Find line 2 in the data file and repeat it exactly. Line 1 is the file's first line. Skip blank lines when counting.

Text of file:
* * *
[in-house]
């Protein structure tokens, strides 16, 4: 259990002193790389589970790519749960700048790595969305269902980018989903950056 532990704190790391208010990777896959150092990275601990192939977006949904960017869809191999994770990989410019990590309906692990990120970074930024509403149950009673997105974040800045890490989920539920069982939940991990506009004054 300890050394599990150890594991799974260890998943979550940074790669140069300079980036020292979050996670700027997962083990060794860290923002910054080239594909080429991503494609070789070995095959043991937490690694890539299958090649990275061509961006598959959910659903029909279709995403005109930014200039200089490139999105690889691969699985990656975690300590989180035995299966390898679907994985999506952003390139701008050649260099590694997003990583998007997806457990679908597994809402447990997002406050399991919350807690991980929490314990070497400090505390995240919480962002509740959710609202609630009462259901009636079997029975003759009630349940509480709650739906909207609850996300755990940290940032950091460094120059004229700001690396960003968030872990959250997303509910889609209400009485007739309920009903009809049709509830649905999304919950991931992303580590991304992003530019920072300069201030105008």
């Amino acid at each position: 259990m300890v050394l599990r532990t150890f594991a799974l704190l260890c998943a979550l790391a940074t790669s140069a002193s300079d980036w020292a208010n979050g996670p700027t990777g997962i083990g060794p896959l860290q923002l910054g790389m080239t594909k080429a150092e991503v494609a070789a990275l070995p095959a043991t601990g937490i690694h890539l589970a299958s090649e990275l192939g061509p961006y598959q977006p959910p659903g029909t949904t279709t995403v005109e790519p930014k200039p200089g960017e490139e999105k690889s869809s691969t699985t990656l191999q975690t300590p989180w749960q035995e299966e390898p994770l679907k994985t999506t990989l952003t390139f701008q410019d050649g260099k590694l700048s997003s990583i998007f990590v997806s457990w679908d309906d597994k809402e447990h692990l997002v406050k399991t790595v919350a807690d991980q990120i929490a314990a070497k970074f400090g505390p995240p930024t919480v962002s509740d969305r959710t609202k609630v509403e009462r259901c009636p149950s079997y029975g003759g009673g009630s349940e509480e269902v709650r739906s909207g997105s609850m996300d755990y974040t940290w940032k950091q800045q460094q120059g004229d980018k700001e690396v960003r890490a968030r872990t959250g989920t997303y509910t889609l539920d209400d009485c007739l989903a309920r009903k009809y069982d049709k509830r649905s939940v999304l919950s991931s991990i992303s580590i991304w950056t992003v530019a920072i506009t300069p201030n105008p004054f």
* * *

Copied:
């Protein structure tokens, strides 16, 4: 259990002193790389589970790519749960700048790595969305269902980018989903950056 532990704190790391208010990777896959150092990275601990192939977006949904960017869809191999994770990989410019990590309906692990990120970074930024509403149950009673997105974040800045890490989920539920069982939940991990506009004054 300890050394599990150890594991799974260890998943979550940074790669140069300079980036020292979050996670700027997962083990060794860290923002910054080239594909080429991503494609070789070995095959043991937490690694890539299958090649990275061509961006598959959910659903029909279709995403005109930014200039200089490139999105690889691969699985990656975690300590989180035995299966390898679907994985999506952003390139701008050649260099590694997003990583998007997806457990679908597994809402447990997002406050399991919350807690991980929490314990070497400090505390995240919480962002509740959710609202609630009462259901009636079997029975003759009630349940509480709650739906909207609850996300755990940290940032950091460094120059004229700001690396960003968030872990959250997303509910889609209400009485007739309920009903009809049709509830649905999304919950991931992303580590991304992003530019920072300069201030105008």